Job 37:7 "He sealeth up the hand of every man; that all men may know his work."

In the winter season, when the snow falls, and the heavy rains pour down (verse 6). God "sealeth up the hand of every man;" i.e. puts an end to ordinary out-of-doors labor, and establishes a time of pause or rest. He does this with the object:

"That all men may know his work": I.e. that, during the time of their enforced idleness, men may have leisure for reflection, and may employ it in meditating upon him and his marvelous "work."

The hand symbolizes work. To seal the hand would be to stop the work then. Perhaps this Scripture, coupled with the one before could mean that during snow time very little work is done.

Job 37:8 "Then the beasts go into dens, and remain in their places."

And not man only, but the beasts likewise, have to take refuge in their dens and coverts.

"And remain in their places": Until the snow and rains are finished.

Many animals hibernate when the snow is on the ground. The bear is a good example of that.

Job 37:9 "Out of the south cometh the whirlwind: and cold out of the north."

Hebrew: Out of the inner chamber; as the southern part of the world is called, because in a great part it was and is hid and unknown to those who live in the northern hemisphere, in which Job’s habitation lay. Or, out of the chambers of the south, as it is more largely expressed (Job 9:9); for this is opposed to the north in the following clause.

"Cometh the whirlwind”: Violent and stormy winds which in those parts most frequently came-out of the south, whence they are called whirlwinds of the south (Zech. 9:14; see Isa. 21:1).

"And cold out of the north": That is, cold and freezing winds, which generally come from that quarter. “From one quarter of the heavens blow turbulent winds; and, from the opposite quarter, those cold blasts, which clear and purify the air again.”

This was a statement of the laws of nature that God set into motion. The south and the southwest are where many tornados come from. This whirlwind above, was speaking of a very violent storm.

Job 37:10 "By the breath of God frost is given: and the breadth of the waters is straitened."

(Compare Psalm 147:16-18). "The breath of God," which is a metaphor for the will of God, causes alike both frost and thaw.

"And the breadth of the waters is straitened": Or, congealed. A broad expanse of water is suddenly turned by frost into a stiff and solid mass.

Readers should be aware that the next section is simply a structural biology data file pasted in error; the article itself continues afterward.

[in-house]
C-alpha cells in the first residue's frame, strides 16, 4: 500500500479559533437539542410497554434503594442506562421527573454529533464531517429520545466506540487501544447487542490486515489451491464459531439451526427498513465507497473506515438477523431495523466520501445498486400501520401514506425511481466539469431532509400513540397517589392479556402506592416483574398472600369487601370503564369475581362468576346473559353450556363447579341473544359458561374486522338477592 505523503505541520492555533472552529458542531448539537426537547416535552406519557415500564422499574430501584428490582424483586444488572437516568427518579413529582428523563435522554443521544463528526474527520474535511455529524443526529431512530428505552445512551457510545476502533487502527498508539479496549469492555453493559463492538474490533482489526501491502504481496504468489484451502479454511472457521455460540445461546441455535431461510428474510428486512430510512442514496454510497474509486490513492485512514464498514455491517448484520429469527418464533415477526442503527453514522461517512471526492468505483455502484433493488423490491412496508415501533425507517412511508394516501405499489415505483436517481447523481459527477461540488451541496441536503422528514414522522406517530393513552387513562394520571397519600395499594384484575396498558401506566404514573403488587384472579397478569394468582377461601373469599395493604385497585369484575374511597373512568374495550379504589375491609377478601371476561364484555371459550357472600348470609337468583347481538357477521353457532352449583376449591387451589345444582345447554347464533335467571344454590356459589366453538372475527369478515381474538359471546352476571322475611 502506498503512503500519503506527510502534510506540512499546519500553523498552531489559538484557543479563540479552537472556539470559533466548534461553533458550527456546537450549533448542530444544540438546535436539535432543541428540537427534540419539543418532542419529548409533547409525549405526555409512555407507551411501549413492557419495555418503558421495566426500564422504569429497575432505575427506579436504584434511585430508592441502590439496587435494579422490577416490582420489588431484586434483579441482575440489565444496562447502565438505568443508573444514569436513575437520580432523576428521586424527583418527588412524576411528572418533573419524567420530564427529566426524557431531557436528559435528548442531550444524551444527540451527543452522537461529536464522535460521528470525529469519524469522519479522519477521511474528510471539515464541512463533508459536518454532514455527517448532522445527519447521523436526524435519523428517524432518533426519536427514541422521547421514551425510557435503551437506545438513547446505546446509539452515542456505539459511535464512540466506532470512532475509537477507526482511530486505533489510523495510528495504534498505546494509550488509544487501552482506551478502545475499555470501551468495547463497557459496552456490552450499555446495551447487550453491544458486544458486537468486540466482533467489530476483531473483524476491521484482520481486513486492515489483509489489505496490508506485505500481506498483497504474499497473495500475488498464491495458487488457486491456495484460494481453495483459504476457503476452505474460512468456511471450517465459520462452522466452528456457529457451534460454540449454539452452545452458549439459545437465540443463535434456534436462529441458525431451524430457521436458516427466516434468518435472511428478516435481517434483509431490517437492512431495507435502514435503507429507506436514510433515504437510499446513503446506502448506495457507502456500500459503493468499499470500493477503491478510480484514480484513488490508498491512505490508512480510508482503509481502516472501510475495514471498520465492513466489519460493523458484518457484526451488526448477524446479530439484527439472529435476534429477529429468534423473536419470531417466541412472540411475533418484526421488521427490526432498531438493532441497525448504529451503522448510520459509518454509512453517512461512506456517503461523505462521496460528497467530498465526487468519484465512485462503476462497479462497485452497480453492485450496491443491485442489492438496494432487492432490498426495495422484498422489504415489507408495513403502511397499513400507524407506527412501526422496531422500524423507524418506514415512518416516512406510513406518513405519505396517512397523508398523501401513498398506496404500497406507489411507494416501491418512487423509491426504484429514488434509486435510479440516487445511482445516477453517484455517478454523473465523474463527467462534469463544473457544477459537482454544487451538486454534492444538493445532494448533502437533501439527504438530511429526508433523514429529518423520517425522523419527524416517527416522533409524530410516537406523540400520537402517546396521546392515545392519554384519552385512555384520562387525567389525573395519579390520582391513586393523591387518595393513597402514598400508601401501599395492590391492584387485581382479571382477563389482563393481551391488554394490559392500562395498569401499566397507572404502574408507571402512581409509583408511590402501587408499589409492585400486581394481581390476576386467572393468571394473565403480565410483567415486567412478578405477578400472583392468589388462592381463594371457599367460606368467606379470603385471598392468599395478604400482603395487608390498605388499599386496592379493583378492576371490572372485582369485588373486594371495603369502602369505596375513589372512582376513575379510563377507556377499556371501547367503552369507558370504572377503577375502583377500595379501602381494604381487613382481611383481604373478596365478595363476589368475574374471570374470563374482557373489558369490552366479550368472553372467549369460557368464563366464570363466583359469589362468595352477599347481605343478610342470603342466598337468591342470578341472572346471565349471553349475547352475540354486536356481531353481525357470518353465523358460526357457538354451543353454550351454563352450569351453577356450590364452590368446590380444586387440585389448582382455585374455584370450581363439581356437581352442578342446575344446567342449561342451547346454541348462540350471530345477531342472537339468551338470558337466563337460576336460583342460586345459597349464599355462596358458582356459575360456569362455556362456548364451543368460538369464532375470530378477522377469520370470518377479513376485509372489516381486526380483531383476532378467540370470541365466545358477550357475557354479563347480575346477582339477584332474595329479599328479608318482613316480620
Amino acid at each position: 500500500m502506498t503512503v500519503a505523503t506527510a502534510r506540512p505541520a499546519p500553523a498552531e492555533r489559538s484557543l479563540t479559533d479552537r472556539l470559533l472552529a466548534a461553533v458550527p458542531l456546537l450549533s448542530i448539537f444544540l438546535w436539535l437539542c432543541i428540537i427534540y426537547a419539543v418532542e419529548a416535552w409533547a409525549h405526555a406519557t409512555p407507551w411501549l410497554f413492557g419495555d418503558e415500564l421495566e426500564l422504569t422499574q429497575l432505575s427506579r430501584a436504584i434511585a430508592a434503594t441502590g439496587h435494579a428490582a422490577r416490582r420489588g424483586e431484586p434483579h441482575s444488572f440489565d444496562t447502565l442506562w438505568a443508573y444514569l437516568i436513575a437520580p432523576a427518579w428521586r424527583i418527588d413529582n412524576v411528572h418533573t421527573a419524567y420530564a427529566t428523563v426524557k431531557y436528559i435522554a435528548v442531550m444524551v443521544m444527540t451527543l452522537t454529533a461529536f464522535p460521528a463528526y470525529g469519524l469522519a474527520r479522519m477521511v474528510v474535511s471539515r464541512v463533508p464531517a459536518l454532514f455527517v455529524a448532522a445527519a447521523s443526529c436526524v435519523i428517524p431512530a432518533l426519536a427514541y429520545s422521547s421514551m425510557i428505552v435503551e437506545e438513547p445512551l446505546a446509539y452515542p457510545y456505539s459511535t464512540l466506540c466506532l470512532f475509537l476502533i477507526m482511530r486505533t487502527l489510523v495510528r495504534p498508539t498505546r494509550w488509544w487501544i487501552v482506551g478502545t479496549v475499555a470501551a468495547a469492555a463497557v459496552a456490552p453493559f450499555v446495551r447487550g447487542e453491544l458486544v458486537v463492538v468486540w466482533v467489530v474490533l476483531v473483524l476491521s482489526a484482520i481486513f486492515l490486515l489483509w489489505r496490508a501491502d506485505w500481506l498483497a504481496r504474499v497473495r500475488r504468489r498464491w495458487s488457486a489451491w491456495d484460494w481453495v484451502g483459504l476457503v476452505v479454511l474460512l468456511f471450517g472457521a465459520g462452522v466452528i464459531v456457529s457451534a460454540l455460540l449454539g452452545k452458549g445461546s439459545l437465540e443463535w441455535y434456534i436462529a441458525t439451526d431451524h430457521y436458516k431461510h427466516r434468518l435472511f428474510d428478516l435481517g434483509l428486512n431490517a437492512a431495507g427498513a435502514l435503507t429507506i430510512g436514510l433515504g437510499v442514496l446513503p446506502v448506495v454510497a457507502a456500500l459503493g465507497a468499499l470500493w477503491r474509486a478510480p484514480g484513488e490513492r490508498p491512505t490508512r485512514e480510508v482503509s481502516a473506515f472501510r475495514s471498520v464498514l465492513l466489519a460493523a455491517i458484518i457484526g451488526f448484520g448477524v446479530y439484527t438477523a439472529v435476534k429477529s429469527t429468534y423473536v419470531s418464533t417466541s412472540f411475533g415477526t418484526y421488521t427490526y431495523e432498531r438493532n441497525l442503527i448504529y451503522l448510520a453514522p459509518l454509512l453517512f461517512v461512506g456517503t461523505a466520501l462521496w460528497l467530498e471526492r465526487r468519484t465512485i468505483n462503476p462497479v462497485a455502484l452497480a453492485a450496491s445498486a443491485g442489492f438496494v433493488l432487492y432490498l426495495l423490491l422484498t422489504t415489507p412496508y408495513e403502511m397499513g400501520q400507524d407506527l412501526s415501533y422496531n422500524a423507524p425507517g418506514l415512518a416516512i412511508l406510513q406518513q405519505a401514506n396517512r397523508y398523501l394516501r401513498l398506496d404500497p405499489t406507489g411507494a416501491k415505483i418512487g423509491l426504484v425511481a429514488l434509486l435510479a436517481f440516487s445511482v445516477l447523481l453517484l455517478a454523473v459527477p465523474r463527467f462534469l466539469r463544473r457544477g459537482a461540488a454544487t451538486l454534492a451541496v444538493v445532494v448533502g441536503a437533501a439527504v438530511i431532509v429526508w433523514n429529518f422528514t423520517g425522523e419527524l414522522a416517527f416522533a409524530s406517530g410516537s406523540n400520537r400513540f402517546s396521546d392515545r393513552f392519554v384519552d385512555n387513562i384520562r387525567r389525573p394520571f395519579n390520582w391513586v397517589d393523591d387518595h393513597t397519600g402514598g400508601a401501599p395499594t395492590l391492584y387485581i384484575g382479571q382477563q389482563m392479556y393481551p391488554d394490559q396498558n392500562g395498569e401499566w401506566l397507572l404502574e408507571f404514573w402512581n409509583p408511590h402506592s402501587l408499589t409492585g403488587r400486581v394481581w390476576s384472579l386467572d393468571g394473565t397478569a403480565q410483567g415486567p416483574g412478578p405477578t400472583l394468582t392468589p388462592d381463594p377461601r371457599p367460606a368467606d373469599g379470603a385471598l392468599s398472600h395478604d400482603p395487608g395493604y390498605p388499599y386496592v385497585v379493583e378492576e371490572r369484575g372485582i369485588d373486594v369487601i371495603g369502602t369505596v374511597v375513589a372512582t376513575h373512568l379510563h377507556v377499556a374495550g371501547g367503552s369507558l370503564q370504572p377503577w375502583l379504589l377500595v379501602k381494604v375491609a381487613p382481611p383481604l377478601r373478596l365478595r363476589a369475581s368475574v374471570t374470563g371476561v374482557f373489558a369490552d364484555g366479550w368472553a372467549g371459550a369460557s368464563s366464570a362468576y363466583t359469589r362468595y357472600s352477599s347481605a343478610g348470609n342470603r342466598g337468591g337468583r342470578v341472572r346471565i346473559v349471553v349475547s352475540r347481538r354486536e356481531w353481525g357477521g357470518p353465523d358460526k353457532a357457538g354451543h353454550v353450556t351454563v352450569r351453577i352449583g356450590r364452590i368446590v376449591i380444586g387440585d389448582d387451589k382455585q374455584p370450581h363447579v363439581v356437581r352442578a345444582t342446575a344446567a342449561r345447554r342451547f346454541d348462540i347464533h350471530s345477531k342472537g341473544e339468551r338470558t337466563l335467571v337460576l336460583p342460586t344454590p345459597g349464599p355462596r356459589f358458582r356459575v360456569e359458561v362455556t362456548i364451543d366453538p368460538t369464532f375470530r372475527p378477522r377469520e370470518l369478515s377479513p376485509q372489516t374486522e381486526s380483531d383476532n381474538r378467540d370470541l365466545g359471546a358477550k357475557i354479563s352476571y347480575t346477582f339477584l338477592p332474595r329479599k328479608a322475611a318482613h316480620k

In this particular instance, breath possibly means the will of God. It is God who brings the frost, and it is God who makes it thaw.

Job 37:11 "Also by watering he wearieth the thick cloud: he scattereth his bright cloud:"

The earth; by causing the clouds first to receive, and then to convey to distant parts, and afterward to pour forth, abundance of water.

“He wearieth the thick clouds”: Alluding to men’s being wearied with carrying burdens, travelling, and labor. By filling and burdening them with much water, and making them go on long journeys to water remote countries. And at last to spend and empty themselves there, he as it were, wearies and fatigues them.

“He scattereth his bright cloud”: As for the white and lightsome clouds, he scattereth and dissolves them by the wind or sun. But here also the Hebrew will easily admit a different translation. If we consider beri, here rendered by watering, as being one word, derived from barah, signifying serenity. The meaning is, Fair weather also disperses the cloud; his sun scattereth the cloud abroad.

In the very dry countries of the desert, it is very important to have rain to make the crops grow. It is said that God sends the rain in due season to His children.

Job 37:12 "And it is turned round about by his counsels: that they may do whatsoever he commandeth them upon the face of the world in the earth."

"It" (i.e. the cloud) is "turned round" (or directed in its course), "by his counsels." Or under the guidance of his wisdom, and so conveys his rain where ever he pleases.

“That they may do whatsoever he commandeth them upon the face of the world in the earth”: There is no expressed antecedent to "they." Perhaps the showers are intended, or the atmospheric influences generally.

We discussed that God is in control of all of nature. Everything and everyone was created by God. The creation must obey the commands of its Creator.

Job 37:13 "He causeth it to come, whether for correction, or for his land, or for mercy."

God has different purposes in directing the rain here or there. Sometimes his object is to punish by violent or excessive rainfall: sometimes it is to fertilize his own land; sometimes it is out of kindness to men generally.

God uses different amounts of rain to bless or to punish. It was God who caused the flood in Noah's time. He repented that He had made man. He saved Noah and his family because Noah pleased God.

 

Verses 14-18: These words picture the scene in the sky when the storms and winters have passed, the sunlight breaks through, the warm wind blows and the sky clears.

Job 37:14 "Hearken unto this, O Job: stand still, and consider the wondrous works of God."